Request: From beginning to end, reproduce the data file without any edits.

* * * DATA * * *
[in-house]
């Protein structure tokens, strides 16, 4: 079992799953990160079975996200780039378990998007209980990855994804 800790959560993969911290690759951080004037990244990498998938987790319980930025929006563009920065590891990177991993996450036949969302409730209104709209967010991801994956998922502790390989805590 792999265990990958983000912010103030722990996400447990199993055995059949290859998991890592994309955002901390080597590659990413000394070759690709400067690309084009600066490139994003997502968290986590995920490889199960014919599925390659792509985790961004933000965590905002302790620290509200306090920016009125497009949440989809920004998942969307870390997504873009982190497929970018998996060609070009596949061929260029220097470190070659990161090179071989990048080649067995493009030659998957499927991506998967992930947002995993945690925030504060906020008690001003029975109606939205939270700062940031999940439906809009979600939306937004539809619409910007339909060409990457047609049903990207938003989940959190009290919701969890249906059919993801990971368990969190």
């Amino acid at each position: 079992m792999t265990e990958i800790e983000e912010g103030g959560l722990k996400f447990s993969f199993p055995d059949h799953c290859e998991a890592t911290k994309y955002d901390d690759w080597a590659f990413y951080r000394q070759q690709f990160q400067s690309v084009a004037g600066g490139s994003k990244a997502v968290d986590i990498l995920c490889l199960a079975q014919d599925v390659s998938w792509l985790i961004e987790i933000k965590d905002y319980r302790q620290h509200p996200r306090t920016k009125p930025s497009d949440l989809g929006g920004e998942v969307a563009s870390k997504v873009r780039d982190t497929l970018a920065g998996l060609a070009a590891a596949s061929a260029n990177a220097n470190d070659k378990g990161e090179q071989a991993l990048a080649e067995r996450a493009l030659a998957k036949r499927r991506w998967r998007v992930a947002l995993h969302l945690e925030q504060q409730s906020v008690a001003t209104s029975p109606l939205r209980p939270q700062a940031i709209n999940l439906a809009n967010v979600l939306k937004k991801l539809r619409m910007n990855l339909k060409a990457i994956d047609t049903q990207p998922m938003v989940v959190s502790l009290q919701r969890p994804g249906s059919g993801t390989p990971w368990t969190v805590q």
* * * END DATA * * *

[in-house]
């Protein structure tokens, strides 16, 4: 079992799953990160079975996200780039378990998007209980990855994804 800790959560993969911290690759951080004037990244990498998938987790319980930025929006563009920065590891990177991993996450036949969302409730209104709209967010991801994956998922502790390989805590 792999265990990958983000912010103030722990996400447990199993055995059949290859998991890592994309955002901390080597590659990413000394070759690709400067690309084009600066490139994003997502968290986590995920490889199960014919599925390659792509985790961004933000965590905002302790620290509200306090920016009125497009949440989809920004998942969307870390997504873009982190497929970018998996060609070009596949061929260029220097470190070659990161090179071989990048080649067995493009030659998957499927991506998967992930947002995993945690925030504060906020008690001003029975109606939205939270700062940031999940439906809009979600939306937004539809619409910007339909060409990457047609049903990207938003989940959190009290919701969890249906059919993801990971368990969190």
């Amino acid at each position: 079992m792999t265990e990958i800790e983000e912010g103030g959560l722990k996400f447990s993969f199993p055995d059949h799953c290859e998991a890592t911290k994309y955002d901390d690759w080597a590659f990413y951080r000394q070759q690709f990160q400067s690309v084009a004037g600066g490139s994003k990244a997502v968290d986590i990498l995920c490889l199960a079975q014919d599925v390659s998938w792509l985790i961004e987790i933000k965590d905002y319980r302790q620290h509200p996200r306090t920016k009125p930025s497009d949440l989809g929006g920004e998942v969307a563009s870390k997504v873009r780039d982190t497929l970018a920065g998996l060609a070009a590891a596949s061929a260029n990177a220097n470190d070659k378990g990161e090179q071989a991993l990048a080649e067995r996450a493009l030659a998957k036949r499927r991506w998967r998007v992930a947002l995993h969302l945690e925030q504060q409730s906020v008690a001003t209104s029975p109606l939205r209980p939270q700062a940031i709209n999940l439906a809009n967010v979600l939306k937004k991801l539809r619409m910007n990855l339909k060409a990457i994956d047609t049903q990207p998922m938003v989940v959190s502790l009290q919701r969890p994804g249906s059919g993801t390989p990971w368990t969190v805590q």